It’s a unique airport where runway debris has included a two-metre shark and a dead dolphin, not to mention regular piles of seaweed.The Scottish island of Barra, in the Outer Hebrides islands, boasts the only airport in the world where scheduled airline flights land on the beach — and it’s still going strong.Flights to the Atlantic Ocean outpost started in 1936 — the same year a modest passenger terminal opened adjacent to the Gatwick racecourse, south of London. The island could otherwise only to be reached by a weather-prone ferry from Oban, 90 miles away.The British Air Ministry granted the official airfield licence to An Tràigh Mhòr, meaning “big beach “, on August 7, 1936. An eight-seater Dragon Rapide, which had to stop several times on the journey to Glasgow, was used on the island flights and successfully used the beach as an airfield during low tide.Gatwick would evolve over the next eight decades to handle more than 40 million passengers a year and become a major global airport known to passengers around the world.Barra’s unique beach airport, which has also endured for 80 years and even boasts three runways, has achieved fame in its own way. People come from as far away as Australia to experience the beach landing and in 2016, its 80th anniversary year, it handled almost 11,000 passengers on scheduled flights. AIrlineRatings took Flight BE6581 from Glasgow to Barra, a service operated by Loganair under a soon-ending code share agreement with Flybe. The company utilises a new blue-and-white Viking DH-6-400 Twin Otter in the Scottish national colours.After an hour above the Scottish Highlands and over white crested waves on the Atlantic, pilot Annag Bagley lowers the nose of the Twin Otter and puts it into a left turn. The 35-year-old was born and raised in Barra. About 1,200 people live on the island, which was strategically important in former times because it offered the first sheltered harbour north of Ireland.As we approach the island, those who have never taken the flight can be forgiven for nervously asking: “Where the hell are we going to land?”.Through the cockpit windows, one can see only water puddles and tidal flats ahead before the arrival of the moment many come to the island to experience: the world’s only scheduled flight landing on a beach.With a short hop, the aircraft touches down on the sand, rattling a bit as the water-formed riffles on the beach are felt inside the cabin. Despite it being low tide, there is still a bit of water on the “runway” – even though nothing resembling a runway can be seen.Water splashes up waist-high from both wheels of the main gear as, like an all-terrain vehicle, the aircraft ploughs over the beach and slows down quickly. Then Bagley and her first officer park the aircraft on dry sand next to the terminal. The pilots walk the few metres over mussel remains and dried seaweed to the building. “I have watched the airplanes here as a kid; that I fly them myself now was always a dream, ‘’ explains Bagley “These flights are a lifeline for the island.” When she is on duty, Bagley comes here once a day mostly, spending barely 30 minutes on the ground before taking off on the return flight. “Our flight schedule naturally takes the tide into account, as one can’t land during high tide,’’ she says. “That’s why our two daily flights to Glasgow are taking place within two hours of each other.”The small café in the terminal is packed. On the walls are historic photos of the world’s most unusual airport.“There was never an accident, but sometimes an aircraft gets stuck in the loose sand,’’ says the airport’s manager Michael Galbraith. Exactly 10,658 passengers were handled at the airport in 2015 spread over 947 scheduled flights.Barra’s three sand runways are invisible as such even from the tower and are only designated by wooden markers at each end. “We have to regularly smoothen the surface of the runways with tractors and remove sandbanks, otherwise it gets too uneven for the aircraft,’’ notes Galbraith. Staff inspect the runways twice daily, an important function because waves from the Atlantic Ocean regularly flood airport and often carry objects that definitely shouldn’t be lying on a runway.Accumulations of seaweed or algae must be removed as does driftwood or plastic packaging. “You have to be prepared for anything here”, says the airport manager, who can’t be surprised easily anymore in Barra. “Recently we found a two-meter-long dead shark on a runway, and there once was also a deceased dolphin on another.”Preventing encounters of aircraft and marine animals is one of the many tasks of Michael Galbraith and his team, there is certainly little room for boredom. “On paper, it looks like the best job in the world, two flights a day, a beautifully located airport in an enticing landscape, everybody here is fully relaxed”, laughs the Scot. “In reality, however, we have a lot to do, real multi-tasking. I am sitting in the tower, (I) work at the airport fire service, look after security and the terminal building.”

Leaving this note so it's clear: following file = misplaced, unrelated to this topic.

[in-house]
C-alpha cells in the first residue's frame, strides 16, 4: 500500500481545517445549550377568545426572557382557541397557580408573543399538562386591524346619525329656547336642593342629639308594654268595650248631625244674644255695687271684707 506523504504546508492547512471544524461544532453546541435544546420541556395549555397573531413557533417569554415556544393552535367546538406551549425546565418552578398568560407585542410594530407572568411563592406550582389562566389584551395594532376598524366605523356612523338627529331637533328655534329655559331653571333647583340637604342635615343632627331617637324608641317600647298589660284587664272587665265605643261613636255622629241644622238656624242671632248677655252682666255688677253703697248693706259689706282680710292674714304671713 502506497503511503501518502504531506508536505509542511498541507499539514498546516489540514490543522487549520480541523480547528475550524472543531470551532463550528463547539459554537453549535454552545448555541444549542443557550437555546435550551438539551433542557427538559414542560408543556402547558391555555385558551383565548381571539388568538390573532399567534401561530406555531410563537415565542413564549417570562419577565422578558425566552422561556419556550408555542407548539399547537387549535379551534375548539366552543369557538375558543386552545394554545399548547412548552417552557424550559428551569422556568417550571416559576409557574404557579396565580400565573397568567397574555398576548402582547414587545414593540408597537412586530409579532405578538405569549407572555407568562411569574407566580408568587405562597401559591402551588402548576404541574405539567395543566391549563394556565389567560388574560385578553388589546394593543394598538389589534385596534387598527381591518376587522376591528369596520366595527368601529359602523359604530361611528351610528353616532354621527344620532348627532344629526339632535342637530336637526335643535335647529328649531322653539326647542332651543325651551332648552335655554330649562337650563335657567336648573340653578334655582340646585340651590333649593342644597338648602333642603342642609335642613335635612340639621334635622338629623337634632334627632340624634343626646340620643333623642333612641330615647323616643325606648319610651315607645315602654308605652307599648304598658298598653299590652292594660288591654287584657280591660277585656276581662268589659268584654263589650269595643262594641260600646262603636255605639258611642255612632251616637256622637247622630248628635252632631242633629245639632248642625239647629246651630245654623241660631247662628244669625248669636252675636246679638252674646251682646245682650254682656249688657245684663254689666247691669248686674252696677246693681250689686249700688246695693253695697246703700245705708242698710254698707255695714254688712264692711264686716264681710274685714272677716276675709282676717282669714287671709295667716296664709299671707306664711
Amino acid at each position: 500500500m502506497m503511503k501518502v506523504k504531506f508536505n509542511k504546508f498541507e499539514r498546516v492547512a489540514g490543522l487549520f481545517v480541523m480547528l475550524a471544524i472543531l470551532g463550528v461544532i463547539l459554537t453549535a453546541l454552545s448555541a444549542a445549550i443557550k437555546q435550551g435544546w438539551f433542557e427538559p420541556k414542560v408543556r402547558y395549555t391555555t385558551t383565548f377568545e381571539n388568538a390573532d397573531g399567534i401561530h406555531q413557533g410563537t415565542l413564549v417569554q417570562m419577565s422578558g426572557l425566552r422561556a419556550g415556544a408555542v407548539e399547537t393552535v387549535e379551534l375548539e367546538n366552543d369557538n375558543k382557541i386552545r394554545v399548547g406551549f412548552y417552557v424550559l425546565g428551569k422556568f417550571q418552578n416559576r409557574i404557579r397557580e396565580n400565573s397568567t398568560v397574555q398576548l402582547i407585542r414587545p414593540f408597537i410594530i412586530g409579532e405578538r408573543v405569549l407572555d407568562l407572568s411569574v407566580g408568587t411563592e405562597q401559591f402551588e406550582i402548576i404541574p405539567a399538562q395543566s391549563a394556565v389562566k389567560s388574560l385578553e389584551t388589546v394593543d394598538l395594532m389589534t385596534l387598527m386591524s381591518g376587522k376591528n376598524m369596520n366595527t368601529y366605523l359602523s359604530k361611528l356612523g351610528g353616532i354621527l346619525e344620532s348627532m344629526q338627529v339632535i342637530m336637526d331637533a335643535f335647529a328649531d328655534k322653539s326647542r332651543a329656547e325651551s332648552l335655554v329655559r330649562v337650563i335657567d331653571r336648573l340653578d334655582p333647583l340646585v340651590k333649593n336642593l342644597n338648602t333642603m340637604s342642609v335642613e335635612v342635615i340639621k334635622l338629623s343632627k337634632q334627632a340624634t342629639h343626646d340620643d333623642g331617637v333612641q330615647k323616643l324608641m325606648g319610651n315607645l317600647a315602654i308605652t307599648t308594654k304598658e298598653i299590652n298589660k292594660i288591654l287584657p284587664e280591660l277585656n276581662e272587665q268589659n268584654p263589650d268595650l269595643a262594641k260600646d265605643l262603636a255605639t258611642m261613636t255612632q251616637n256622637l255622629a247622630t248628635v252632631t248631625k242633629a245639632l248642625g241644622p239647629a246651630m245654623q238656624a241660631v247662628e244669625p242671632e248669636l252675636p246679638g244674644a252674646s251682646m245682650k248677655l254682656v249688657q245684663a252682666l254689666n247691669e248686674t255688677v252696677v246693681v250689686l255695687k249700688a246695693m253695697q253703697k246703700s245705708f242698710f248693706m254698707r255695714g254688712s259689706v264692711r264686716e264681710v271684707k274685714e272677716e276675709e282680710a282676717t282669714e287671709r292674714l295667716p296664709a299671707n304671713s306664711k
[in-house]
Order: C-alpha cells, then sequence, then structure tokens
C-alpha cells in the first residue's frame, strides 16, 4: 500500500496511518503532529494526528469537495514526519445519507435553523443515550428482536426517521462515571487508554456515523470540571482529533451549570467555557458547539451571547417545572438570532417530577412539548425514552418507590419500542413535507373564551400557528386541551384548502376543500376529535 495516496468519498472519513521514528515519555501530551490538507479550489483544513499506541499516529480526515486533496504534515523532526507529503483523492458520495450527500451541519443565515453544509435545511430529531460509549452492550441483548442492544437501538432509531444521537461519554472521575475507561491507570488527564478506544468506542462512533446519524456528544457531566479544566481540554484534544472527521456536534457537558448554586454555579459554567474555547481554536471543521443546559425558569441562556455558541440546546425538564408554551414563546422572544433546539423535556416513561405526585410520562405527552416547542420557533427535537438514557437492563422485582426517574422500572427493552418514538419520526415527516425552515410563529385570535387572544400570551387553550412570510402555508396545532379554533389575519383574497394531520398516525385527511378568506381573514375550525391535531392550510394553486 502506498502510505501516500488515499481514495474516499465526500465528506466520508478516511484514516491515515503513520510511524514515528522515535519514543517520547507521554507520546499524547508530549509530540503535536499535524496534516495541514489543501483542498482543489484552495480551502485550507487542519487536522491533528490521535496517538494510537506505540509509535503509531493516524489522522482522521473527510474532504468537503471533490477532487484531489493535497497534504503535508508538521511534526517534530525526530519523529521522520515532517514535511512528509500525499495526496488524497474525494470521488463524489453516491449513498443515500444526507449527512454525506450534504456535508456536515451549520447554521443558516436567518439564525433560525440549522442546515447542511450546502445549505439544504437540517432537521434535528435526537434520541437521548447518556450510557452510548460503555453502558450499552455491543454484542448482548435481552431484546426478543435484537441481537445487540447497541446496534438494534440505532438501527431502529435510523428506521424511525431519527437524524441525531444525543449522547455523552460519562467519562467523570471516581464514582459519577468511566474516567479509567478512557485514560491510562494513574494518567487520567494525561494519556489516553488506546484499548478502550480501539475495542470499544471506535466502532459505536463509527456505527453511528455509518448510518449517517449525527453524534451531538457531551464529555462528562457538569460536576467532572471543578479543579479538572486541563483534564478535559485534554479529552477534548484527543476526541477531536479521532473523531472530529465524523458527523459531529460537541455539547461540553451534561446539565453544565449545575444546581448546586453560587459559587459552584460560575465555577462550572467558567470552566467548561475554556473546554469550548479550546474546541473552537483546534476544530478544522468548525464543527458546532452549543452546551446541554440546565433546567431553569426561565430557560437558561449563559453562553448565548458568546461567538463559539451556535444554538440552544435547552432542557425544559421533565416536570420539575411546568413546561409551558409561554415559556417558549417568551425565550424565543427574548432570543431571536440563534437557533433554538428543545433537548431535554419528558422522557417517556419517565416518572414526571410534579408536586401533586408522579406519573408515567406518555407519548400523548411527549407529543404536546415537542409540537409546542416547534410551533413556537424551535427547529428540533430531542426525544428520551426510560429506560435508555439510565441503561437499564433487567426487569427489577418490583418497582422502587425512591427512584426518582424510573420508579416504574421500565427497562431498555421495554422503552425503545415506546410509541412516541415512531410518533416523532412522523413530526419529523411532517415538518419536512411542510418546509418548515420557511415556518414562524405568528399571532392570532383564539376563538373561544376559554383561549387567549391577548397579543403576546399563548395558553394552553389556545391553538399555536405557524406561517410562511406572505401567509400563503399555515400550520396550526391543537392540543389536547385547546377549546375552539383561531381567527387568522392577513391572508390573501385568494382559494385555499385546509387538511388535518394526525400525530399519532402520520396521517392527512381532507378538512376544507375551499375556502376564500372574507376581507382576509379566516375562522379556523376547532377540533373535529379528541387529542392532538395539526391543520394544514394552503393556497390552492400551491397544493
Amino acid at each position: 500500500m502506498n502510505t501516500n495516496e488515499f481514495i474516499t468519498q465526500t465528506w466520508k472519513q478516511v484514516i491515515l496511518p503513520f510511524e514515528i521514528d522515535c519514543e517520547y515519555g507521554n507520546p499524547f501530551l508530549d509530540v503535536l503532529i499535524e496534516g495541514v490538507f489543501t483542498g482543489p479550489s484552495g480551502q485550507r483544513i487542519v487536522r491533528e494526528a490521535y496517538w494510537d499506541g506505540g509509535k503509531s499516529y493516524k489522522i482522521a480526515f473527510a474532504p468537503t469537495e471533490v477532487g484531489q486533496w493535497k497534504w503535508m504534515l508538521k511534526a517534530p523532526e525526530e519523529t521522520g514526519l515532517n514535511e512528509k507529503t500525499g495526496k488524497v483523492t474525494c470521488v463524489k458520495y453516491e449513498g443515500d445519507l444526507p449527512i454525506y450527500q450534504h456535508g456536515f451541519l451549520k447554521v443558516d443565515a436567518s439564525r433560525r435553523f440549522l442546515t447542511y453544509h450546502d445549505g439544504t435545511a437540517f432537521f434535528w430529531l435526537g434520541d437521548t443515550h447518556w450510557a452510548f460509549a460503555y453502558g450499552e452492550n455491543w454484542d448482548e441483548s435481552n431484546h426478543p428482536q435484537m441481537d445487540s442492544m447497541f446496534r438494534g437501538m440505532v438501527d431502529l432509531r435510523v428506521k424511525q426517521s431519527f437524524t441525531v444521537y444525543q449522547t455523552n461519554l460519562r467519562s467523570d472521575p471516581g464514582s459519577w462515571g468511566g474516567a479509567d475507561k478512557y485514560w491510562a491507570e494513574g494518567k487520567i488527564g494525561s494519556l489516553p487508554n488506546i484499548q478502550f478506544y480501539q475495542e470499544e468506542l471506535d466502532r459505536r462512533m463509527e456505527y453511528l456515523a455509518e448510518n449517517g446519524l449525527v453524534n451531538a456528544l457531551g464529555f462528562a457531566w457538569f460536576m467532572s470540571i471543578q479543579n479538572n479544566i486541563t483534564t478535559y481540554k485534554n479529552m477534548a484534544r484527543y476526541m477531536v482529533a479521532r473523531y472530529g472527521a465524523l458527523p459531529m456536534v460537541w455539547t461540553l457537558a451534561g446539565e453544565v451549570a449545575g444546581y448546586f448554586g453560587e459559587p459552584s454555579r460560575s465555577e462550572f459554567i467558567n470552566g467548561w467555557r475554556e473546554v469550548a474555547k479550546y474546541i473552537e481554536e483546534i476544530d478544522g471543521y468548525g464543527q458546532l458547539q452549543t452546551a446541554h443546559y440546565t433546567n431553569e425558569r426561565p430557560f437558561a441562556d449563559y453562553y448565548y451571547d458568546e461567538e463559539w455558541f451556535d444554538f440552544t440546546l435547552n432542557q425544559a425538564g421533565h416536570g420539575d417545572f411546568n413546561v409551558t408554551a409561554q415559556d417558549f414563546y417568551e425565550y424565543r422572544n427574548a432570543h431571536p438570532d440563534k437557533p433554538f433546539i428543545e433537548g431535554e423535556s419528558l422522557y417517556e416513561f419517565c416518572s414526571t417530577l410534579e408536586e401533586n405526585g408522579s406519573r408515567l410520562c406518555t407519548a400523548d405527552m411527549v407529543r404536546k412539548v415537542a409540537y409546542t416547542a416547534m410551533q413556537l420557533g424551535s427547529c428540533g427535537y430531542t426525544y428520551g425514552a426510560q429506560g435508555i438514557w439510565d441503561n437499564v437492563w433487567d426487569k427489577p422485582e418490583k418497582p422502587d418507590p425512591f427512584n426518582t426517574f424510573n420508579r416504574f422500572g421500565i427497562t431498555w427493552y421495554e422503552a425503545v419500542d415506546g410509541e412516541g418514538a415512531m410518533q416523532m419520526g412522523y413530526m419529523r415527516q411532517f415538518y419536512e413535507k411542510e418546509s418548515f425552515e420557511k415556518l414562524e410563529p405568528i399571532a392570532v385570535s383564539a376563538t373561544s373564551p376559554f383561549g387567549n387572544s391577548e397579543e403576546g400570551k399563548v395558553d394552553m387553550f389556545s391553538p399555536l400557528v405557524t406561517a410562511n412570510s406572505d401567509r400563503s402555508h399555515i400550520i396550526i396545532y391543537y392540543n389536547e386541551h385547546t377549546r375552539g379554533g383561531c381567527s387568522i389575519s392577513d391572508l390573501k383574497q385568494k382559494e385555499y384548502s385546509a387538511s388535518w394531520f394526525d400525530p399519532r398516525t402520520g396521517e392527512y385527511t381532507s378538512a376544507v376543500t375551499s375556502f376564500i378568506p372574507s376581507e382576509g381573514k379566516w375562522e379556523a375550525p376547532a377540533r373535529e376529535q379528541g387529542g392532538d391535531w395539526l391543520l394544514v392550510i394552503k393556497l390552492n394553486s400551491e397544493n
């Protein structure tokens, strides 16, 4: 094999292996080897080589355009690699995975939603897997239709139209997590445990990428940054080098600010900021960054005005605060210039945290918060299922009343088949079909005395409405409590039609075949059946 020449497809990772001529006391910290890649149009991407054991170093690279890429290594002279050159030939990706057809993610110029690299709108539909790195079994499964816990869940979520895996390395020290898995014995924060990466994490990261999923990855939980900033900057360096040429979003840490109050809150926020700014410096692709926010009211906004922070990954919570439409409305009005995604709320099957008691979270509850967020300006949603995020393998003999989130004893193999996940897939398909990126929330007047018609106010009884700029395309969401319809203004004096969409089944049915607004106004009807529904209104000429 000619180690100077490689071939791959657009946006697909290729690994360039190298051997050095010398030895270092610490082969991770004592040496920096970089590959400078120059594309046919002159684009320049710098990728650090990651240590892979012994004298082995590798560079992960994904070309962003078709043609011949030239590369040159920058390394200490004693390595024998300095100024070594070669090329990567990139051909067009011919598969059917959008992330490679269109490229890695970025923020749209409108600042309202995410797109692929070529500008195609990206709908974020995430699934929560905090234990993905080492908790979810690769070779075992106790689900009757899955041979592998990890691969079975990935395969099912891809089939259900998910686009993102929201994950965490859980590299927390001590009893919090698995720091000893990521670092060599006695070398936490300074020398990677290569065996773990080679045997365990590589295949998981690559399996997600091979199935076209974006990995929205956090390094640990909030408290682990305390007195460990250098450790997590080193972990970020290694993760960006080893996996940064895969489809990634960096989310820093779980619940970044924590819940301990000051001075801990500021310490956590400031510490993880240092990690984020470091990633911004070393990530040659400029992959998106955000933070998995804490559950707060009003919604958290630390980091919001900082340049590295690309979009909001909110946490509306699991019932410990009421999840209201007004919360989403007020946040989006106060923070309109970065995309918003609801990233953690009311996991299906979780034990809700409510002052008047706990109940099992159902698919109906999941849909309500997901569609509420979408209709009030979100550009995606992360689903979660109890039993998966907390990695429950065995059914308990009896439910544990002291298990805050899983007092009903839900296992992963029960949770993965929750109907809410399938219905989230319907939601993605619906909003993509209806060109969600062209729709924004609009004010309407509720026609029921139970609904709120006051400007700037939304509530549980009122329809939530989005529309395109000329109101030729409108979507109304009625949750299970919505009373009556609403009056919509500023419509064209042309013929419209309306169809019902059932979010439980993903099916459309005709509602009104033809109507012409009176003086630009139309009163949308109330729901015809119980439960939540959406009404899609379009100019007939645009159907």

Share Facebook Twitter Google + LinkedIn Pinterest By Dusty Sonnenberg, Ohio Field LeaderIn what would normally be a productive and exciting time of year on the Hesterman farm in Henry County, mid- to late-summer of 2019 was largely spent watching the weeds die in otherwise barren fields.“Every morning I set out on my front porch and have a cup of coffee and watch the ragweed dry up in the fields from the chemical applications we made. It’s not the farming practices I am used to,” said Todd Hesterman, a fourth generation farmer in Henry County. “This year we have been served a big slice of humble pie. I see fields that were never planted, and then one corn field in the distance that is way behind. I don’t feel good about either one.”While some farms in the county were able to get a portion of their crops planted, albeit late, Todd and a handful of his neighbors were in a pocket that was inundated by regular and overabundant rainfall and elected to go 100% prevented planting. Not one of his 1,200 acres of corn and soybean was planted this spring. According to his father, Ron, who turned 84 this year, that is a first for this family farm that has tilled the fertile soils just north of Napoleon since 1892.“Prevent plant served its purpose,” Hesterman said, referring to the crop insurance product. “We buy our crop insurance coverage up to the next level, and that factored into our decision process.”This weather scenario started last fall with wet weather and soil compaction during harvest and the rains continued through spring. Like the Hestermans, many farmers were forced to take off their “farmer hat” and put on their “business hat” this spring to make some tough decisions about planting.“We knew our cost of production, and that number changed daily as the yield expectations changed the later the we got into the spring,” Hesterman said. “Every day the variables changed in terms of the weather and ground conditions. Plans you made in the evening changed by the next morning. With crop insurance, you know what you get, and that safety net helped give us peace of mind.”That peace of mind, however, does not address the many challenges remaining in his unplanted fields. The decision not to plant has led to an entire new set of decisions to be made. When Hesterman talks about the condition of his soils this year, he uses words like “hard,” “out of shape,” and “sour.”Weed control on the prevent plant acres is also becoming a concern. Residual herbicides were not included initially so crop rotational issues would not be a concern as he made cover crop decisions.“Most of the fields have been sprayed, but without a residual herbicide the weeds are coming back,” he said. “This ground will need a cover crop to get it to heal. We are trying to use a holistic approach on our acres. We know they need rejuvenated. The soils have sat so wet for so long and in an anaerobic state. We need a jumpstart to get life growing back in the soil. We will use this as a year for maintenance and to rejuvenate our soils.”He is planning on using a combination of oats and radishes as a cover crop mix. He has been researching cover crops to develop a plan that includes a look ahead. In his mind, cover crops need to be treated like a traditional crop in terms of the proper planting date to get the best establishment and to gain the most benefit as they complete their lifecycle.Farmers are in business to grow crops. And, from a business standpoint, this year has been an exercise in making difficult decisions throughout the farm economy.“There are a lot of moving parts. Everyone needs to revisit the risk/reward aspect of their decisions. There will be changes in spending habits. Knowing your cost of production and cost per acre per farm is critical,” Hesterman said. “Merchandisers set themselves apart by how they treated the farmer with negotiated buy-outs and in the way different vendors handled purchasing back input products. Loyalty is necessary in this environment. We all need each other. They need the farmers and the farmers need them.”The ripple effects of this impact to production agriculture will be felt far beyond the farmer’s pocket and balance sheets. Many rural businesses are expressing concern. Agricultural cooperatives, farm equipment dealers, seed sales, and even insurance companies and automotive dealerships have felt the effects of the situation. Many observers fear the worst is yet to come with lower yields at harvest this fall, or the lack of crops to harvest in many cases. Looking out the window across the acres of unplanted cropland is frustrating from a business standpoint, and emotionally very difficult as well.“Most guys seem to be taking it in stride. While most of the neighbor’s fields look the same, everyone’s financial situations are different,” Hesterman said. “Your stress level goes up as your ability to pay your bills goes down. It was frustrating in the spring not being able to get out and plant a crop. It will be even more challenging, emotionally, not to have a crop to harvest in the fall.”Ohio Field Leader is a project of the Ohio Soybean Council. For more, visit ohiofieldleader.com.